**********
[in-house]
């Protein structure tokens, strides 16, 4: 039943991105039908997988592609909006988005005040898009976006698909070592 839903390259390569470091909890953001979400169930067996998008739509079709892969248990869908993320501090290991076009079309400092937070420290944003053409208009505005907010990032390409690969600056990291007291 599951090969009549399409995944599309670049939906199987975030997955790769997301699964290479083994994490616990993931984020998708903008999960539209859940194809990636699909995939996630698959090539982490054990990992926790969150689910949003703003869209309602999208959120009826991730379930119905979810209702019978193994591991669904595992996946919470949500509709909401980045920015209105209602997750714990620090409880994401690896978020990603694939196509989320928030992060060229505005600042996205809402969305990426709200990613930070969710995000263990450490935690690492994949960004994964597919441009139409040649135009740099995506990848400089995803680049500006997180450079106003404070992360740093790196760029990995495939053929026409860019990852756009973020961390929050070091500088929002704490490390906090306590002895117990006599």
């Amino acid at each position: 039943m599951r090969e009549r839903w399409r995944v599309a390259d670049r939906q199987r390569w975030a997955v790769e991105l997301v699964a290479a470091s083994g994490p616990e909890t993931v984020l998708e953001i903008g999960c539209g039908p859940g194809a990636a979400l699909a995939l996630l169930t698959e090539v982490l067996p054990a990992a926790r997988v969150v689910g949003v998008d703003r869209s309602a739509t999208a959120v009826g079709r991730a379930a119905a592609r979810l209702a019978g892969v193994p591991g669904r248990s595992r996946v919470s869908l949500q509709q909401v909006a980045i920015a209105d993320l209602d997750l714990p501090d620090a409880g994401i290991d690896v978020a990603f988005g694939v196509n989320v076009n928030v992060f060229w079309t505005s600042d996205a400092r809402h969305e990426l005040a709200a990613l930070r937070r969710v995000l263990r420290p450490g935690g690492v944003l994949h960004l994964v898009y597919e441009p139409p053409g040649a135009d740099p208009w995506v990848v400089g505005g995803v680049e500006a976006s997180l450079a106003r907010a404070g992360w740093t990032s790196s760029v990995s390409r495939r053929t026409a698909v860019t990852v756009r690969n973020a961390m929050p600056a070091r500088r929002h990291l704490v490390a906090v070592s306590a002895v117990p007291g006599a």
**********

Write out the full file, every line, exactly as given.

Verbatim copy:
[in-house]
């Protein structure tokens, strides 16, 4: 039943991105039908997988592609909006988005005040898009976006698909070592 839903390259390569470091909890953001979400169930067996998008739509079709892969248990869908993320501090290991076009079309400092937070420290944003053409208009505005907010990032390409690969600056990291007291 599951090969009549399409995944599309670049939906199987975030997955790769997301699964290479083994994490616990993931984020998708903008999960539209859940194809990636699909995939996630698959090539982490054990990992926790969150689910949003703003869209309602999208959120009826991730379930119905979810209702019978193994591991669904595992996946919470949500509709909401980045920015209105209602997750714990620090409880994401690896978020990603694939196509989320928030992060060229505005600042996205809402969305990426709200990613930070969710995000263990450490935690690492994949960004994964597919441009139409040649135009740099995506990848400089995803680049500006997180450079106003404070992360740093790196760029990995495939053929026409860019990852756009973020961390929050070091500088929002704490490390906090306590002895117990006599």
């Amino acid at each position: 039943m599951r090969e009549r839903w399409r995944v599309a390259d670049r939906q199987r390569w975030a997955v790769e991105l997301v699964a290479a470091s083994g994490p616990e909890t993931v984020l998708e953001i903008g999960c539209g039908p859940g194809a990636a979400l699909a995939l996630l169930t698959e090539v982490l067996p054990a990992a926790r997988v969150v689910g949003v998008d703003r869209s309602a739509t999208a959120v009826g079709r991730a379930a119905a592609r979810l209702a019978g892969v193994p591991g669904r248990s595992r996946v919470s869908l949500q509709q909401v909006a980045i920015a209105d993320l209602d997750l714990p501090d620090a409880g994401i290991d690896v978020a990603f988005g694939v196509n989320v076009n928030v992060f060229w079309t505005s600042d996205a400092r809402h969305e990426l005040a709200a990613l930070r937070r969710v995000l263990r420290p450490g935690g690492v944003l994949h960004l994964v898009y597919e441009p139409p053409g040649a135009d740099p208009w995506v990848v400089g505005g995803v680049e500006a976006s997180l450079a106003r907010a404070g992360w740093t990032s790196s760029v990995s390409r495939r053929t026409a698909v860019t990852v756009r690969n973020a961390m929050p600056a070091r500088r929002h990291l704490v490390a906090v070592s306590a002895v117990p007291g006599a």